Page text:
Spaniards have long lamented that Las Ramblas, the winding main artery of Barcelona, has devolved over the years from the tree-lined strolling place of Catalan flaneurs into a tourist trap filled by kitsch vendors and a cheesy sex museum. Now it will be associated with the deaths of 13 people when a van driven by a jihadi terrorist smashed into the crowded walkway on Thursday. More than 100 people were injured. It was one of several attacks along Spain’s Mediterranean coast, including an explosion at a house suspected of being a bomb factory. ISIS has claimed responsibility.
In the litany of European terrorist attacks over the last three years — Paris, Brussels, Manchester — the last three days in Spain were the least deadly. But in terms of European security — and the threat still posed by a terrorist group thought to be on its last legs in Syria — they are just as worrisome. And they are also just the tip of the iceberg: Last year, Europe suffered 47 terrorist attacks that killed 142 and injured 379. More than 90 other plots either failed or were foiled by police and security services. Nearly all were the work of extremists.
This data comes courtesy of a very timely report on trends in European terrorism from Anthony Cordesman, the Arleigh A. Burke chair in Strategy at the Center for Strategic and International Studies in Washington. While Cordesman and his team didn’t come up with the data — the figures come from IHS-Jane’s and the University of Maryland’s excellent center for the Study of Terrorism and Responses to Terrorism (or Start) — their study provides crucial context of how the threat has changed over time, particularly between 2011 and 2016. On Friday I contacted Cordesman to see how the Catalonian attacks fit into those larger patterns.
Tony Cordesman is the reigning polymath of the defense-policy elite. He has written more than 50 books for both the professional and lay audiences, and in the last year alone he has put out reports on stabilizing Iraq after ISIS; the dollar cost of America’s current wars; China’s emerging power; key metrics and developments in the Afghan War; the postwar rebuilding of Syria; hard choices in the war in Yemen; the national security economics of the Middle East — well, that only takes us back to March, but you get the idea.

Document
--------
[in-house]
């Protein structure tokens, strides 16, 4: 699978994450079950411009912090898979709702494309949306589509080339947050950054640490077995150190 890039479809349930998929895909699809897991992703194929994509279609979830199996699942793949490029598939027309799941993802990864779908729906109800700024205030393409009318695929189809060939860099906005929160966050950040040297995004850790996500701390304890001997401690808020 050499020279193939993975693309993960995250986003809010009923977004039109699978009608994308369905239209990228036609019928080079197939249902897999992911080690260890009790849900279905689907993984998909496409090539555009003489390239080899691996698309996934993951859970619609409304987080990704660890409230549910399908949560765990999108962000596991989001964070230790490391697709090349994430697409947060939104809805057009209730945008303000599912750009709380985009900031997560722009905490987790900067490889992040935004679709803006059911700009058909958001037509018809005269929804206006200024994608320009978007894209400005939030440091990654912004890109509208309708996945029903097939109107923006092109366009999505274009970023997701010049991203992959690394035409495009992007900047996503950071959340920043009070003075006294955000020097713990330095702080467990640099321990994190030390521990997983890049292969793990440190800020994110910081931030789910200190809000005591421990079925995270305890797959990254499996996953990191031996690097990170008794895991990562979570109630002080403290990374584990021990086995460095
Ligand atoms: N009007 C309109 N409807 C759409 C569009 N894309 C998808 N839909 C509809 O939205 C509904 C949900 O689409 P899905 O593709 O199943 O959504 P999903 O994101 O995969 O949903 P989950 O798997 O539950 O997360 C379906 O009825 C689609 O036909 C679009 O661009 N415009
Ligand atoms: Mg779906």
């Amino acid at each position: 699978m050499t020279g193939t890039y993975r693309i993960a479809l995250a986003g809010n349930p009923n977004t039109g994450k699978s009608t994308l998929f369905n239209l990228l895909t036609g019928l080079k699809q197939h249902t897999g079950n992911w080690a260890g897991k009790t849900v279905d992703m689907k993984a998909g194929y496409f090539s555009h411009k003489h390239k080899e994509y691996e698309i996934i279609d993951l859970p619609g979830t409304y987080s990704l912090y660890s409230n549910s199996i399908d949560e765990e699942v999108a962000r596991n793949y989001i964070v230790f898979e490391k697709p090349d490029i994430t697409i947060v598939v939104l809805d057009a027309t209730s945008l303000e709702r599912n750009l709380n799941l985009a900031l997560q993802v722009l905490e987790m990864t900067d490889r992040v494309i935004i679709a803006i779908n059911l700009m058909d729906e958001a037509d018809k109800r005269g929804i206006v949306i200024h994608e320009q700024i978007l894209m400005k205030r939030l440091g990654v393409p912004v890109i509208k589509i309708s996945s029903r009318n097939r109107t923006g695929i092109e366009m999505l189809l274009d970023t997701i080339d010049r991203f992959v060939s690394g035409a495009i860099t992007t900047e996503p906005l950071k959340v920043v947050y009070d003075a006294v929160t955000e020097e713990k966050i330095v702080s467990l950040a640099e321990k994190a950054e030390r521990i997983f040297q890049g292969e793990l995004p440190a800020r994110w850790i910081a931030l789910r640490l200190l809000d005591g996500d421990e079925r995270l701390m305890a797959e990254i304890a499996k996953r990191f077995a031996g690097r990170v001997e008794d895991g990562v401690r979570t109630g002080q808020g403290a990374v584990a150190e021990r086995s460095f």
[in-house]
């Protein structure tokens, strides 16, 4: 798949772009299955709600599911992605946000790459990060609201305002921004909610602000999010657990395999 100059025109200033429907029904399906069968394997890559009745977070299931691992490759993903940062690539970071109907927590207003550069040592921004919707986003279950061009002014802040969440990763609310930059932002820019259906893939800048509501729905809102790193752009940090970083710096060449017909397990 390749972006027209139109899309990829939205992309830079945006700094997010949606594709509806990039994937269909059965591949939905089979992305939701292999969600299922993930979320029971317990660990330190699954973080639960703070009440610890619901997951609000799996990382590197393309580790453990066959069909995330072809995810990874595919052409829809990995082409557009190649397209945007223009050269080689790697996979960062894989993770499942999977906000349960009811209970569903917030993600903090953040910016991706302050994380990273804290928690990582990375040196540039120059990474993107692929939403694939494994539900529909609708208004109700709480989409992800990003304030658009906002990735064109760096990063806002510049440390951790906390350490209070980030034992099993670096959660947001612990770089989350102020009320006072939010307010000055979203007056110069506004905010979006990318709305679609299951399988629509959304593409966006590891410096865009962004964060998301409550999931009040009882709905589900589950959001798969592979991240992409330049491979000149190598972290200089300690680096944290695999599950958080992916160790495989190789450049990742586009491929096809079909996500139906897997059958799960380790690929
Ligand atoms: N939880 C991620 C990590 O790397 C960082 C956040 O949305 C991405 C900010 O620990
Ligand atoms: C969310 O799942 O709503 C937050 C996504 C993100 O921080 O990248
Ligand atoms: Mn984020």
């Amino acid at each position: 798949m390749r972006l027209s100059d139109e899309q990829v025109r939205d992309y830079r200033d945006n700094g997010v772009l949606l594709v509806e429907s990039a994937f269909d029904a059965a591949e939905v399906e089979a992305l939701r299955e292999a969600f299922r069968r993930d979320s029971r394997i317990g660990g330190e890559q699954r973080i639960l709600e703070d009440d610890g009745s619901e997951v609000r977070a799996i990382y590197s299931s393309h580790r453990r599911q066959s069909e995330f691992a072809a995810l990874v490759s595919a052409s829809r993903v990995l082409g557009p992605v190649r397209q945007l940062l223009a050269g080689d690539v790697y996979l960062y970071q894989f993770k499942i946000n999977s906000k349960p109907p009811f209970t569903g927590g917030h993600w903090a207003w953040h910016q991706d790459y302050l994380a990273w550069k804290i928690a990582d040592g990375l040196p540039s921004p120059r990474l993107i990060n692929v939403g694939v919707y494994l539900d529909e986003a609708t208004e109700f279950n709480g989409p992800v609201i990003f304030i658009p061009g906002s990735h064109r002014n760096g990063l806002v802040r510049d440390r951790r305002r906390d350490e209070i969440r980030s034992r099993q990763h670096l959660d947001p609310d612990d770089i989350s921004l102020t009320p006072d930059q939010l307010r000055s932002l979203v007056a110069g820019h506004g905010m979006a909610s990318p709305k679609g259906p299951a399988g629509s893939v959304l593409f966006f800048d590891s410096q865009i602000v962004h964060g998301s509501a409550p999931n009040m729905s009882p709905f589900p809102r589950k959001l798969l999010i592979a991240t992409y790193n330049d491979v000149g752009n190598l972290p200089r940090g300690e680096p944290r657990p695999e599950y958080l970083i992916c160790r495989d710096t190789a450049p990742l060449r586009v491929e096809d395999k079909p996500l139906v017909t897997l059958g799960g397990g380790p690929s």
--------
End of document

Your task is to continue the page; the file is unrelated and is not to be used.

Cordesman said no one who looks at the data in detail over time sees clearly predictable patterns. If you look at trends from 1970 to 2016, you see just the opposite: sudden shifts in patterns of violence, targets, methods of attack, and weapons by country.
We need to remember that we never saw Sept. 11 coming in the US and largely forced terrorist to chose other targets and methods of attack afterwards. This isn’t a “war” you can “win” by predicting how it will change.
If you look at the data, you see all too clearly that the patterns of locations of terrorism keep changing, and that this is an ongoing struggle that reaches far beyond ISIS. Historically, terrorist and extremists have also always been willing to find strange bedfellows, ranging from outside governments to drug lords.
The real risk, however, is that some movement or figure can unite extremist and jihadist movements on a broad enough level to be truly dangerous. The ideological core here is a level of extremism at the far margins of Islam, just like extremism in Israel, and Christian extremism in the US and Europe.
Historically, such movements tend to fragment and limit themselves, and there are literally well over a hundred jihadist movements recognized by the State Department. Some, like ISIS, al-Qaeda and the Taliban, however, are already far larger than others. No one can predict whether a truly charismatic leader will unify many such movements, and this is the most serious threat.
ISIS is also only a small part of the problem today. The Start database used by the US State Department in its annual country reports on counterterrorism indicates that ISIS was responsible for 4,343 incidents in 2011 to 2016 — from its rise to the end of last year. This was 6.1 percent of the world total during the same period and 7.2 percent of the total in the Middle East and North Africa. Defeating the ISIS caliphate will not begin to defeat terrorism.
More than that, it will do nothing to reduce the causes of terrorism in the Islamic and other parts of the world: massive population growth, economic development and major unemployment problems, and resentment of secular governments.
There are good reasons why almost no one actually involved in the fight against terrorism believes this will be over in less than a couple of decades, and the current impact of the ISIS caliphate must be kept in perspective.